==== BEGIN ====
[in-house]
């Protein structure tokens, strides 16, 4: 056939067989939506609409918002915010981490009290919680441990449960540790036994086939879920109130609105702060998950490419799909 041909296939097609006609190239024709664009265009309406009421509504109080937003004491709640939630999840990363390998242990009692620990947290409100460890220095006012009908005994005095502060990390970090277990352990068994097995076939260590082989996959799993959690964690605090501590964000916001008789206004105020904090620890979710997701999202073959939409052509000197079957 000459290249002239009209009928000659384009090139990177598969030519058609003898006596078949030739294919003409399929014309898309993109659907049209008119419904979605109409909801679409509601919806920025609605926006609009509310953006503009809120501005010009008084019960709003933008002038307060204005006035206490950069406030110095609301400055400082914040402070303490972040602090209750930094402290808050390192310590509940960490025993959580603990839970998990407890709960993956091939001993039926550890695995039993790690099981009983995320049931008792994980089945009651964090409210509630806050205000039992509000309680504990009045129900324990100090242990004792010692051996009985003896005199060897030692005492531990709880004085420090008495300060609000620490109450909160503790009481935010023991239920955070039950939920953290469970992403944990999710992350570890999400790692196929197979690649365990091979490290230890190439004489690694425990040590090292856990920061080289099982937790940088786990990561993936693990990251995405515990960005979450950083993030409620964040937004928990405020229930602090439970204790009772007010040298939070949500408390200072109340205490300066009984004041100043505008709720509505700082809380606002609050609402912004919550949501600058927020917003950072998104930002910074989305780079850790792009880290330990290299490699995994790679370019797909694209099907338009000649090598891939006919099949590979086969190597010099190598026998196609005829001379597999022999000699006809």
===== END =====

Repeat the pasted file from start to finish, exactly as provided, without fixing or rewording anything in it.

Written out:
[in-house]
């Protein structure tokens, strides 16, 4: 056939067989939506609409918002915010981490009290919680441990449960540790036994086939879920109130609105702060998950490419799909 041909296939097609006609190239024709664009265009309406009421509504109080937003004491709640939630999840990363390998242990009692620990947290409100460890220095006012009908005994005095502060990390970090277990352990068994097995076939260590082989996959799993959690964690605090501590964000916001008789206004105020904090620890979710997701999202073959939409052509000197079957 000459290249002239009209009928000659384009090139990177598969030519058609003898006596078949030739294919003409399929014309898309993109659907049209008119419904979605109409909801679409509601919806920025609605926006609009509310953006503009809120501005010009008084019960709003933008002038307060204005006035206490950069406030110095609301400055400082914040402070303490972040602090209750930094402290808050390192310590509940960490025993959580603990839970998990407890709960993956091939001993039926550890695995039993790690099981009983995320049931008792994980089945009651964090409210509630806050205000039992509000309680504990009045129900324990100090242990004792010692051996009985003896005199060897030692005492531990709880004085420090008495300060609000620490109450909160503790009481935010023991239920955070039950939920953290469970992403944990999710992350570890999400790692196929197979690649365990091979490290230890190439004489690694425990040590090292856990920061080289099982937790940088786990990561993936693990990251995405515990960005979450950083993030409620964040937004928990405020229930602090439970204790009772007010040298939070949500408390200072109340205490300066009984004041100043505008709720509505700082809380606002609050609402912004919550949501600058927020917003950072998104930002910074989305780079850790792009880290330990290299490699995994790679370019797909694209099907338009000649090598891939006919099949590979086969190597010099190598026998196609005829001379597999022999000699006809």